We *really* need a development model change !
apa3a at yahoo.com
Wed Jan 2 12:01:29 CST 2002
--- Francois Gouget <fgouget at free.fr> wrote:
> A test unit can also exercise more than one aspect
> one or more APIs. But, as a rule of thumb, a
> test should not exercise more than a couple to a
> handful related APIs (or up to a dozen in extreme
> cases). Also, more than one test could exercise
> different aspects a given API.
I don't see a problem in having complex, task-oriented
tests. Simple tests check one module, coplex tasks
help to check integration between components. Both are
needed. I especially like to create tests which
implement long data conversion chains where output
should be equal to input :-)
I still want to have well-structured tests.
> Wine tests can write their output in any form they
> like. The only important criteria are:
One more criteria - restore the system state (if
possible). We don't want to have misconfigured machine
after running the test suite.
> To each test we associate a file containing the
> reference output for
> that test.
Maintaining reference output file(s) is difficult
- EOLs conversions
- keep all the files in sync
- output files can be huge
- test suite can have different output for different
versions of Windows
- one person can't run the suite on all Windows
platforms, those who can, are afraid to touch fragile
system of the output reference files.
I suggest to use explicit checks and print descriptive
messages in case of falure. I agree, this approach is
more labour-intensive, especially for tests using IPC.
It is also much more maintainable as soon as you coded
it. Everything, including differences between
different Windows platforms is documented directly in
the code! This gives much better control. E.g, it is
possible to comment-out part of the test, still
getting meaningful results what worked, what did not.
One more idea about reference output - it can be
included in Perl script as in-line constant, so we can
keep the output in the same file as the test itself.
> Each test should contain a section that looks
> something like:
> # @START_TEST_COVERAGE@
> # kernel32.CreateProcess
> # kernel32.GetCommandLineA
> # kernel32.GetCommandLineW
> # __getmainargs
> # __p__argc
> # __p_argv
> # __p_wargv
> # @END_TEST_COVERAGE@
I prefer to have descriptive comments and failure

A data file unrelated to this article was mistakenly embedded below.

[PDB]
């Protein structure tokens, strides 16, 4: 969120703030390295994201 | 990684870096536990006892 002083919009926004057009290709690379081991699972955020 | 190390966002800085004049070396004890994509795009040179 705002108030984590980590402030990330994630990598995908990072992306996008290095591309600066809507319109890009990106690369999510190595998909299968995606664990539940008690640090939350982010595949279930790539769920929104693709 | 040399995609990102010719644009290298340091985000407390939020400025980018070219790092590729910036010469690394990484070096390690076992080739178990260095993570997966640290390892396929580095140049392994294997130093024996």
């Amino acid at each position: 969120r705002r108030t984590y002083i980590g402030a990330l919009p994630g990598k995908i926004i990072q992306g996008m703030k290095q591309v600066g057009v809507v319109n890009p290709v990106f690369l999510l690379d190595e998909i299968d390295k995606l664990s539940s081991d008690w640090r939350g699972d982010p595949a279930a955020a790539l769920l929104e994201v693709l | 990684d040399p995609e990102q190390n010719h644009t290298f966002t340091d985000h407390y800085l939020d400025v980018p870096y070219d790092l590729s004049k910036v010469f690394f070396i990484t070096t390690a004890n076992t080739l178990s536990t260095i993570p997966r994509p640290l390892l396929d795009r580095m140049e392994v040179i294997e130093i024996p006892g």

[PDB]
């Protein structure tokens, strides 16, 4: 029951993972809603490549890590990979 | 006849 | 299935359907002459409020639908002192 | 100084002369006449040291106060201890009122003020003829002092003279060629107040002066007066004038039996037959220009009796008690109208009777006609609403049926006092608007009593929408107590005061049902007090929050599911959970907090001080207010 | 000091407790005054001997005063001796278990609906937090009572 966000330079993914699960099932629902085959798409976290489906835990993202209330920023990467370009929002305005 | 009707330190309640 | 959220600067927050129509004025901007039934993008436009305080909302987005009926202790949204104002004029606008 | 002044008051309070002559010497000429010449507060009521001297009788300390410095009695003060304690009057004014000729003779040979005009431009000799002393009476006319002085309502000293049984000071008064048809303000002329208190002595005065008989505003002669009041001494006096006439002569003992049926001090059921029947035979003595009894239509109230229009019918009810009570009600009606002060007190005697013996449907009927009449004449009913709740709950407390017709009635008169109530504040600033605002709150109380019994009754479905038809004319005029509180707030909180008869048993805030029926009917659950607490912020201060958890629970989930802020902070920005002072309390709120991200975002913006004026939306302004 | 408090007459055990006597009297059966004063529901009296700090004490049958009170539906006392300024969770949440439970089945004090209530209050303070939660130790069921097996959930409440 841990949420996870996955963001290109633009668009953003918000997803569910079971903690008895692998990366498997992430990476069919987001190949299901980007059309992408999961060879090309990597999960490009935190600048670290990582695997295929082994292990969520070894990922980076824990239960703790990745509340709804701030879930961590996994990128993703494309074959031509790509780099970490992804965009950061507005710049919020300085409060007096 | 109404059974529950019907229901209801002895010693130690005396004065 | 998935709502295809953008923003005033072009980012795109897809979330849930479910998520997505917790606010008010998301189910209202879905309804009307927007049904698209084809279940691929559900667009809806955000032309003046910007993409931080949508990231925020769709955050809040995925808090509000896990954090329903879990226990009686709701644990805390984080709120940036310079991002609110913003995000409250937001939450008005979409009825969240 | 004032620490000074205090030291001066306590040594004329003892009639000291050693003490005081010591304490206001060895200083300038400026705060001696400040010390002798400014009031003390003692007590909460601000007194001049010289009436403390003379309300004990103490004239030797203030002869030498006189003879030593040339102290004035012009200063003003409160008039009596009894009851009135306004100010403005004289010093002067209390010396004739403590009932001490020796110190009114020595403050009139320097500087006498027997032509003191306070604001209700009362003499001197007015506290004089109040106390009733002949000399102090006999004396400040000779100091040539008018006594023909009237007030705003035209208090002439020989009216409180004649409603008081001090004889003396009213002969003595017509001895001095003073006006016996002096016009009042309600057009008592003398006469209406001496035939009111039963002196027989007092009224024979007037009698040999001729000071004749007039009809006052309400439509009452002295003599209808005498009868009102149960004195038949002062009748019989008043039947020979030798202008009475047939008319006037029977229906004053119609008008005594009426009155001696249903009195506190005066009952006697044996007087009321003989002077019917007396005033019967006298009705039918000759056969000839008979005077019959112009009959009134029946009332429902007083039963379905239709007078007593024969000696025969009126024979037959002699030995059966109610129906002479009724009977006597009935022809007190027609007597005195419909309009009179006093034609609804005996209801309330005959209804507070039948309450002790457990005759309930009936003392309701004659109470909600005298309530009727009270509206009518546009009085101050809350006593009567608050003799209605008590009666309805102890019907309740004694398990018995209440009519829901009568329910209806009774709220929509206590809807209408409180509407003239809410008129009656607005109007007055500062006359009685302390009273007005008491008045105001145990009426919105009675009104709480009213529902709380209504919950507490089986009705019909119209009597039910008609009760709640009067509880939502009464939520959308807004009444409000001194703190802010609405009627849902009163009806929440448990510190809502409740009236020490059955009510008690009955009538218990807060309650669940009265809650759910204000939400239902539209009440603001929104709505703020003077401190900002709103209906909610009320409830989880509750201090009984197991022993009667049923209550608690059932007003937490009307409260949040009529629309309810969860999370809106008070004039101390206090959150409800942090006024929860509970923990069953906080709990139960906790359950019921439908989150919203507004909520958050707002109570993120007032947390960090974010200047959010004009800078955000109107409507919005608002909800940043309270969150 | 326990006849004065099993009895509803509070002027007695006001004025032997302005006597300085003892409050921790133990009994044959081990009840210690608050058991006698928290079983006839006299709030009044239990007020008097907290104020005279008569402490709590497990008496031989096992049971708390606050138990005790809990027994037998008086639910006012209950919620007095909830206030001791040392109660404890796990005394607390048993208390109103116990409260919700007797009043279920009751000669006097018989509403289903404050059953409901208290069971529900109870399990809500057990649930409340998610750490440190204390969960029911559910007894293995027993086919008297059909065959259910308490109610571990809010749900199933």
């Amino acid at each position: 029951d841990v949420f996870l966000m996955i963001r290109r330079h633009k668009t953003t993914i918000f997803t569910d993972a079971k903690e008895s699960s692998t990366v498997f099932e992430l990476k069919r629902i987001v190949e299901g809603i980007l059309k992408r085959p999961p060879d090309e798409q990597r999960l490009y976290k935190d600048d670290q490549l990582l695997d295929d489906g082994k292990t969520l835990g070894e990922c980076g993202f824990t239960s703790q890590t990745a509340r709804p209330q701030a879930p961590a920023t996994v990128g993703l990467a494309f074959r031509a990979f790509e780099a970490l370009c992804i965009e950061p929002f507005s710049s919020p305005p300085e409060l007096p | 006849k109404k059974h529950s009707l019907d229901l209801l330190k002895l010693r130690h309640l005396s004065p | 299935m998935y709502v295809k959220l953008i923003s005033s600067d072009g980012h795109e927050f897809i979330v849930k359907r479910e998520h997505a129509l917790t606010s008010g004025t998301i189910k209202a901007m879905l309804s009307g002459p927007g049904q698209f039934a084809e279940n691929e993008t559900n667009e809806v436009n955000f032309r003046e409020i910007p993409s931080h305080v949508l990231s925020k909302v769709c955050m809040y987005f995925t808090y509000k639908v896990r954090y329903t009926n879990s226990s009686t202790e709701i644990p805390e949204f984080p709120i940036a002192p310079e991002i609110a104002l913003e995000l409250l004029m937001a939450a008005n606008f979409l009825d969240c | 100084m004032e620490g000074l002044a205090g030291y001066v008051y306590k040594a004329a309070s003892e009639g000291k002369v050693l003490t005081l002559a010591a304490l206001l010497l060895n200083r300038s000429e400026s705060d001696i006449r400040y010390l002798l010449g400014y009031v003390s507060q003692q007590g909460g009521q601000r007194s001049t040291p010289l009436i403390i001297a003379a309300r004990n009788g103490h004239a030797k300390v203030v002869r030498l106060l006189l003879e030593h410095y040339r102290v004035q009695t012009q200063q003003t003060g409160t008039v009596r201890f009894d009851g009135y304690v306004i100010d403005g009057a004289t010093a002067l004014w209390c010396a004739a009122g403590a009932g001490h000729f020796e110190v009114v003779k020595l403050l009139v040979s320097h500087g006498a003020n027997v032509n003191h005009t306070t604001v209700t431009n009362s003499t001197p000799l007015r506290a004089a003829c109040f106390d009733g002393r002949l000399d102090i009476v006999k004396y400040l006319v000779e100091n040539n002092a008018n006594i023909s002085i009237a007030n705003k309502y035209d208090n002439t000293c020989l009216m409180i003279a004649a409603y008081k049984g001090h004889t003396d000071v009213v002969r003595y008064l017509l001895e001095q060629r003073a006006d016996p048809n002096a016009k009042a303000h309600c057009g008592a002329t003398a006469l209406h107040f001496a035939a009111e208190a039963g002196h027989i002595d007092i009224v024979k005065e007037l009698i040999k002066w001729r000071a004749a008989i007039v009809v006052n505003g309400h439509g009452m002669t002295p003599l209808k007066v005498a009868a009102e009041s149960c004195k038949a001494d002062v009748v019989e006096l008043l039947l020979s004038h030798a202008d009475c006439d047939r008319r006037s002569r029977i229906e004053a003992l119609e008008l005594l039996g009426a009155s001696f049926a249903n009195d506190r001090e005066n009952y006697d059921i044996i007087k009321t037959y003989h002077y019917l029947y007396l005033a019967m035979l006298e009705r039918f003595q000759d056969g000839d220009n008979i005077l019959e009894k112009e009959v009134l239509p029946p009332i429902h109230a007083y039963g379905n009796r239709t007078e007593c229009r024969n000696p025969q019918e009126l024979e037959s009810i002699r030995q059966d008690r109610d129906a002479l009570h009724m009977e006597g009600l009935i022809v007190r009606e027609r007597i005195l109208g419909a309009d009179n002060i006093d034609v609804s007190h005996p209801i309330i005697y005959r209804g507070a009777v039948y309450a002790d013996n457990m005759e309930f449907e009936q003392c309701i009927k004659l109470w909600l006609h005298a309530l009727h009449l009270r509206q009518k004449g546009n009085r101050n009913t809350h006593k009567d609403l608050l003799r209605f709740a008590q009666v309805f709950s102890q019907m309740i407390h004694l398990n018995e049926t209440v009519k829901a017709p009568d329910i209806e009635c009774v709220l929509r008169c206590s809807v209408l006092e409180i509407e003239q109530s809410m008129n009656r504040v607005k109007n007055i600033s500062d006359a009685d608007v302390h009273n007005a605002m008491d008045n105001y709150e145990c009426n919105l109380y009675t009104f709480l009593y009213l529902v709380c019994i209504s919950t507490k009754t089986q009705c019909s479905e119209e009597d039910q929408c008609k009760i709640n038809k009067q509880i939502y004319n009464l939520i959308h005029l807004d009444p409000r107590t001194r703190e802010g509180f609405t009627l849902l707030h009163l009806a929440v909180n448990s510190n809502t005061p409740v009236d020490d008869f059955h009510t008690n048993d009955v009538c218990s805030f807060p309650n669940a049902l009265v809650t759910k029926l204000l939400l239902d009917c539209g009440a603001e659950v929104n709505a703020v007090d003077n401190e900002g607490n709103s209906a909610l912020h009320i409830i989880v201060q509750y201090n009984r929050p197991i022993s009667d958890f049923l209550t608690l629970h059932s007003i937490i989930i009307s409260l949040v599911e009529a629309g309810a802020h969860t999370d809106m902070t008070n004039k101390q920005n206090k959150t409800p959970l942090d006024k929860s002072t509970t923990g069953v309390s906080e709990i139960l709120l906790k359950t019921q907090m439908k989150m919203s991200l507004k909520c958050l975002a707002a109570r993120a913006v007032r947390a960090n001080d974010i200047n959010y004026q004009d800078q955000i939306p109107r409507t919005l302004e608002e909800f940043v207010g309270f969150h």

messages. It will be difficult to keep the description
you suggest in sync with the test implementation.
> * TEST_WINVER
> This contains the value of the '-winver' Wine
> argument, or the
> Windows version if the test is being run in Windows.
> We should mandate the use of specific values of
> winver so that test don't have to
> recognize all the synonyms of win2000 (nt2k...),
> (Do we need to distinguish between Windows and
Yes, we do. Sometimes we have implemented behavior
only for one Windows version, e.g. NT. In this case
switch -winver won't affect Wine behaviour.
> * TEST_BATCH
> If true (equal to 1) or unset, then the test
> should assume that it is being run from within the
> test framework and thus that it should be
> non-interactive. If TEST_BATCH is set to 0, then the
> test can assume that it is being run in interactive
> mode, and thus ask questions to the
> user. Of course most tests will simply behave
> identically in both cases,
I strongly recommend to use only batch version. If
somebody has reasons to play with different forms of
input, he can use any of following easy options:
a) hardcode it - original test is improved ;-)
b) take the test code to his interactive application
c) add interaction with user to his local copy of the
> Running tests
> In Wine:
> 'make tests' seems the best way to do things.
> But some tests may need to create windows. For
> instance I have a DIB test that creates a window,
> draws a number of DIBs in it and checks the
> bitmap bits of these DIBs and then exits. Thus it is
> a non-interactive test. I am not really sure whether
> the window actually needs to be made
> visible or not, but even if this particular exemple
> does not require it,
> I suspect that othersm checking for message
> for instance, may need to make the window visible.
I have tests which show window to use window
messaging. Idea about tests separation to cui and gui
You can run cui tests while doing something else.
> In Windows:
> Hmmm, not sure how that is done. Run
The unit test application we develop will be a test of
Win32 API in general, useful for all implementations.
I'm for keeping this test in separate directory tree,
not mixing it with Wine files.
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